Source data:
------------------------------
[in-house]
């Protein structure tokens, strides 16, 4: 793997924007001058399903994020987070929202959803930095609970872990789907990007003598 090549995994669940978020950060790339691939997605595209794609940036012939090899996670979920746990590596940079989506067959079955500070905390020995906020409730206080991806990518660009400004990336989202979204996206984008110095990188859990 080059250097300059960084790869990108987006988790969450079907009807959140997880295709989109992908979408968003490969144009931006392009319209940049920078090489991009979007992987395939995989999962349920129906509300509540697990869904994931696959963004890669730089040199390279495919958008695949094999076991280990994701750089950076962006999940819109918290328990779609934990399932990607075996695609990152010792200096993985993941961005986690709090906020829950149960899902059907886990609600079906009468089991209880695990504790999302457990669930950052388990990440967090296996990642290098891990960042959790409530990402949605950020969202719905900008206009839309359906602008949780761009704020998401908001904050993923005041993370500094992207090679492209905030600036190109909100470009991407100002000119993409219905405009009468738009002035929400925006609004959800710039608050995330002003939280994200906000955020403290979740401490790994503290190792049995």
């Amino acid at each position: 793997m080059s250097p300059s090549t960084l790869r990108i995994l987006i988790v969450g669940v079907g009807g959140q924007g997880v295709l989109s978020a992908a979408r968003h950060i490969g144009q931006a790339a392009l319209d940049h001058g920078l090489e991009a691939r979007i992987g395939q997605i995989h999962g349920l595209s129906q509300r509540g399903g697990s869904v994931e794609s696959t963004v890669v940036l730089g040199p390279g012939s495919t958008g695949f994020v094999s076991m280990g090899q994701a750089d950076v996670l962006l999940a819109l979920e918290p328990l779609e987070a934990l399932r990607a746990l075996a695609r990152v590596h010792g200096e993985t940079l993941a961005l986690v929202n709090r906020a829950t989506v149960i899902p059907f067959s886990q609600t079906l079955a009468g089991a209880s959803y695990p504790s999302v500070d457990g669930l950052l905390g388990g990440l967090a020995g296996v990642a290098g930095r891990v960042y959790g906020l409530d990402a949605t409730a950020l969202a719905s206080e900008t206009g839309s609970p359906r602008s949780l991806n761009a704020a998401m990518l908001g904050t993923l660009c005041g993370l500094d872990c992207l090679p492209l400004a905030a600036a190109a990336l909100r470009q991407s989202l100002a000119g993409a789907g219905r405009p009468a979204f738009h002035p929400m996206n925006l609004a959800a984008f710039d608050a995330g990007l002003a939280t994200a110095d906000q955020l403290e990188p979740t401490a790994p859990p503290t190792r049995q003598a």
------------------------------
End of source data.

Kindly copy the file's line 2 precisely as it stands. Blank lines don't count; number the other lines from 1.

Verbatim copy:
């Protein structure tokens, strides 16, 4: 793997924007001058399903994020987070929202959803930095609970872990789907990007003598 090549995994669940978020950060790339691939997605595209794609940036012939090899996670979920746990590596940079989506067959079955500070905390020995906020409730206080991806990518660009400004990336989202979204996206984008110095990188859990 080059250097300059960084790869990108987006988790969450079907009807959140997880295709989109992908979408968003490969144009931006392009319209940049920078090489991009979007992987395939995989999962349920129906509300509540697990869904994931696959963004890669730089040199390279495919958008695949094999076991280990994701750089950076962006999940819109918290328990779609934990399932990607075996695609990152010792200096993985993941961005986690709090906020829950149960899902059907886990609600079906009468089991209880695990504790999302457990669930950052388990990440967090296996990642290098891990960042959790409530990402949605950020969202719905900008206009839309359906602008949780761009704020998401908001904050993923005041993370500094992207090679492209905030600036190109909100470009991407100002000119993409219905405009009468738009002035929400925006609004959800710039608050995330002003939280994200906000955020403290979740401490790994503290190792049995």